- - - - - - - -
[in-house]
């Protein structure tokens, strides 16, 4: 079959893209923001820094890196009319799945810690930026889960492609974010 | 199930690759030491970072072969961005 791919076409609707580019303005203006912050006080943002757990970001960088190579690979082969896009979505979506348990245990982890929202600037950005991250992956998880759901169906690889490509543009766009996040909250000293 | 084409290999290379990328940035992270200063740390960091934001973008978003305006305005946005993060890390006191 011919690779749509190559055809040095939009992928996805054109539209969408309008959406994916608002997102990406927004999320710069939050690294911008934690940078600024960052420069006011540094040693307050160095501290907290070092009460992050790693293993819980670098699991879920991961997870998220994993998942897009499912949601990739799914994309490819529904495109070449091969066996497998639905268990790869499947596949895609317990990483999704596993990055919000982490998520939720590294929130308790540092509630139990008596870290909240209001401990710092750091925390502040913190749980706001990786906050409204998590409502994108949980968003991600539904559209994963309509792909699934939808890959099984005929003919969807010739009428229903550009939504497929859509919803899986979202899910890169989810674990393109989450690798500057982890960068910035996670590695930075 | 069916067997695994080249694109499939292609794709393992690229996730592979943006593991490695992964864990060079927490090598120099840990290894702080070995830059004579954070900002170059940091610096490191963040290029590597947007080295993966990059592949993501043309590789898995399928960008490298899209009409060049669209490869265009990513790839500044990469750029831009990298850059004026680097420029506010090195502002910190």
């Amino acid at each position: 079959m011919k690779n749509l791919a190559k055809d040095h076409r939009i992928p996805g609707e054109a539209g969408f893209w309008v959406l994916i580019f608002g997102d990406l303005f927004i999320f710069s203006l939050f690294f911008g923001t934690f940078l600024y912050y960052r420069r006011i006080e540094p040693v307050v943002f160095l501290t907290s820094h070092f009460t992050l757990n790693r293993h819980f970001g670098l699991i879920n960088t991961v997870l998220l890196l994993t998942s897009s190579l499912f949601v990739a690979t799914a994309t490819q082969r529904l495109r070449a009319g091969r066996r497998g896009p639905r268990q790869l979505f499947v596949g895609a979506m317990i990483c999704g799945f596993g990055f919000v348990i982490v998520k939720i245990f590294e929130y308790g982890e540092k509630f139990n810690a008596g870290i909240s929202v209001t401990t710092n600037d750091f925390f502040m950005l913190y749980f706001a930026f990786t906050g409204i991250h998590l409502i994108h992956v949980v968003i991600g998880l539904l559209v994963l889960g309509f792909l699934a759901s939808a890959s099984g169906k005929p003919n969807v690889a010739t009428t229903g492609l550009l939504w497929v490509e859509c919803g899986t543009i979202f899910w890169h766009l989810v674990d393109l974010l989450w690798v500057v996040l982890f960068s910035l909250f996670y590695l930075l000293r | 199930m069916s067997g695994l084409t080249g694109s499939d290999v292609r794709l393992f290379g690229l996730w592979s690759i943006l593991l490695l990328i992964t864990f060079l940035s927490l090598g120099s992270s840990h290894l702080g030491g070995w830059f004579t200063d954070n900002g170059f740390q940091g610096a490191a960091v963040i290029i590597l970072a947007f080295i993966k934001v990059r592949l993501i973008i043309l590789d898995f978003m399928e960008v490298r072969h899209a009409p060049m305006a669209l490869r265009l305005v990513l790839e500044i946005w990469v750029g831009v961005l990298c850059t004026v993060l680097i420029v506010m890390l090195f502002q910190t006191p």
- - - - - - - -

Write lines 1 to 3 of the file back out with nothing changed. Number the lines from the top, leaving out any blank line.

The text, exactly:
[in-house]
């Protein structure tokens, strides 16, 4: 079959893209923001820094890196009319799945810690930026889960492609974010 | 199930690759030491970072072969961005 791919076409609707580019303005203006912050006080943002757990970001960088190579690979082969896009979505979506348990245990982890929202600037950005991250992956998880759901169906690889490509543009766009996040909250000293 | 084409290999290379990328940035992270200063740390960091934001973008978003305006305005946005993060890390006191 011919690779749509190559055809040095939009992928996805054109539209969408309008959406994916608002997102990406927004999320710069939050690294911008934690940078600024960052420069006011540094040693307050160095501290907290070092009460992050790693293993819980670098699991879920991961997870998220994993998942897009499912949601990739799914994309490819529904495109070449091969066996497998639905268990790869499947596949895609317990990483999704596993990055919000982490998520939720590294929130308790540092509630139990008596870290909240209001401990710092750091925390502040913190749980706001990786906050409204998590409502994108949980968003991600539904559209994963309509792909699934939808890959099984005929003919969807010739009428229903550009939504497929859509919803899986979202899910890169989810674990393109989450690798500057982890960068910035996670590695930075 | 069916067997695994080249694109499939292609794709393992690229996730592979943006593991490695992964864990060079927490090598120099840990290894702080070995830059004579954070900002170059940091610096490191963040290029590597947007080295993966990059592949993501043309590789898995399928960008490298899209009409060049669209490869265009990513790839500044990469750029831009990298850059004026680097420029506010090195502002910190």
């Amino acid at each position: 079959m011919k690779n749509l791919a190559k055809d040095h076409r939009i992928p996805g609707e054109a539209g969408f893209w309008v959406l994916i580019f608002g997102d990406l303005f927004i999320f710069s203006l939050f690294f911008g923001t934690f940078l600024y912050y960052r420069r006011i006080e540094p040693v307050v943002f160095l501290t907290s820094h070092f009460t992050l757990n790693r293993h819980f970001g670098l699991i879920n960088t991961v997870l998220l890196l994993t998942s897009s190579l499912f949601v990739a690979t799914a994309t490819q082969r529904l495109r070449a009319g091969r066996r497998g896009p639905r268990q790869l979505f499947v596949g895609a979506m317990i990483c999704g799945f596993g990055f919000v348990i982490v998520k939720i245990f590294e929130y308790g982890e540092k509630f139990n810690a008596g870290i909240s929202v209001t401990t710092n600037d750091f925390f502040m950005l913190y749980f706001a930026f990786t906050g409204i991250h998590l409502i994108h992956v949980v968003i991600g998880l539904l559209v994963l889960g309509f792909l699934a759901s939808a890959s099984g169906k005929p003919n969807v690889a010739t009428t229903g492609l550009l939504w497929v490509e859509c919803g899986t543009i979202f899910w890169h766009l989810v674990d393109l974010l989450w690798v500057v996040l982890f960068s910035l909250f996670y590695l930075l000293r | 199930m069916s067997g695994l084409t080249g694109s499939d290999v292609r794709l393992f290379g690229l996730w592979s690759i943006l593991l490695l990328i992964t864990f060079l940035s927490l090598g120099s992270s840990h290894l702080g030491g070995w830059f004579t200063d954070n900002g170059f740390q940091g610096a490191a960091v963040i290029i590597l970072a947007f080295i993966k934001v990059r592949l993501i973008i043309l590789d898995f978003m399928e960008v490298r072969h899209a009409p060049m305006a669209l490869r265009l305005v990513l790839e500044i946005w990469v750029g831009v961005l990298c850059t004026v993060l680097i420029v506010m890390l090195f502002q910190t006191p």